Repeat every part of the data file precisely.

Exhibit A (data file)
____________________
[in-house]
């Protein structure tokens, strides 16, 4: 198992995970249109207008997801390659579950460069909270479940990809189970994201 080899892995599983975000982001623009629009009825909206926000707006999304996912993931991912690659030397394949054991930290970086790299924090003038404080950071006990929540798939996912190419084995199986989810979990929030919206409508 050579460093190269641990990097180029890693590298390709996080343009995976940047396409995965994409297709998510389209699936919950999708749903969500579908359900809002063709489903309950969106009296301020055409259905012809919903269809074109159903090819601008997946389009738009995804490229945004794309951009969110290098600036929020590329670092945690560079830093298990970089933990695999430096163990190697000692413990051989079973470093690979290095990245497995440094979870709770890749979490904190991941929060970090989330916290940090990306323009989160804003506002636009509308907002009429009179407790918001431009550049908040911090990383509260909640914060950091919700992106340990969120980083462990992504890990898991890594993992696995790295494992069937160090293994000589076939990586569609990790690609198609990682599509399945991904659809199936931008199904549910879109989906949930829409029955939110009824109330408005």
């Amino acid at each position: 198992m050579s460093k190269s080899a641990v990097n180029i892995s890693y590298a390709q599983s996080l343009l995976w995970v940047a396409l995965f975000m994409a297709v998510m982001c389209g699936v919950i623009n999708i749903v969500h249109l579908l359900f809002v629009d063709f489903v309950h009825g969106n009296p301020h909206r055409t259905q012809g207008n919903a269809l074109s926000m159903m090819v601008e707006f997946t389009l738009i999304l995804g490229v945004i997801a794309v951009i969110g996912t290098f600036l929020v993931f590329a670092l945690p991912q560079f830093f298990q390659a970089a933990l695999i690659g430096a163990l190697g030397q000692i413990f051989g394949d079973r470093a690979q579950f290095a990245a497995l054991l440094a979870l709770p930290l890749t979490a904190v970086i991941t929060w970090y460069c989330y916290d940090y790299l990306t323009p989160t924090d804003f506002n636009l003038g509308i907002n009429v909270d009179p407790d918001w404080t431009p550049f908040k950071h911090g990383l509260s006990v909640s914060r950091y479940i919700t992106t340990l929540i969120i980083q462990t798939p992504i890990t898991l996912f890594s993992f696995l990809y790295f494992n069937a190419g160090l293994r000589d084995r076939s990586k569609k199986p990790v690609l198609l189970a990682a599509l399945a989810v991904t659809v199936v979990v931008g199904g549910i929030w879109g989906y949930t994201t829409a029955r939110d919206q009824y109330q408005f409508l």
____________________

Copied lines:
[in-house]
């Protein structure tokens, strides 16, 4: 198992995970249109207008997801390659579950460069909270479940990809189970994201 080899892995599983975000982001623009629009009825909206926000707006999304996912993931991912690659030397394949054991930290970086790299924090003038404080950071006990929540798939996912190419084995199986989810979990929030919206409508 050579460093190269641990990097180029890693590298390709996080343009995976940047396409995965994409297709998510389209699936919950999708749903969500579908359900809002063709489903309950969106009296301020055409259905012809919903269809074109159903090819601008997946389009738009995804490229945004794309951009969110290098600036929020590329670092945690560079830093298990970089933990695999430096163990190697000692413990051989079973470093690979290095990245497995440094979870709770890749979490904190991941929060970090989330916290940090990306323009989160804003506002636009509308907002009429009179407790918001431009550049908040911090990383509260909640914060950091919700992106340990969120980083462990992504890990898991890594993992696995790295494992069937160090293994000589076939990586569609990790690609198609990682599509399945991904659809199936931008199904549910879109989906949930829409029955939110009824109330408005």
């Amino acid at each position: 198992m050579s460093k190269s080899a641990v990097n180029i892995s890693y590298a390709q599983s996080l343009l995976w995970v940047a396409l995965f975000m994409a297709v998510m982001c389209g699936v919950i623009n999708i749903v969500h249109l579908l359900f809002v629009d063709f489903v309950h009825g969106n009296p301020h909206r055409t259905q012809g207008n919903a269809l074109s926000m159903m090819v601008e707006f997946t389009l738009i999304l995804g490229v945004i997801a794309v951009i969110g996912t290098f600036l929020v993931f590329a670092l945690p991912q560079f830093f298990q390659a970089a933990l695999i690659g430096a163990l190697g030397q000692i413990f051989g394949d079973r470093a690979q579950f290095a990245a497995l054991l440094a979870l709770p930290l890749t979490a904190v970086i991941t929060w970090y460069c989330y916290d940090y790299l990306t323009p989160t924090d804003f506002n636009l003038g509308i907002n009429v909270d009179p407790d918001w404080t431009p550049f908040k950071h911090g990383l509260s006990v909640s914060r950091y479940i919700t992106t340990l929540i969120i980083q462990t798939p992504i890990t898991l996912f890594s993992f696995l990809y790295f494992n069937a190419g160090l293994r000589d084995r076939s990586k569609k199986p990790v690609l198609l189970a990682a599509l399945a989810v991904t659809v199936v979990v931008g199904g549910i929030w879109g989906y949930t994201t829409a029955r939110d919206q009824y109330q408005f409508l």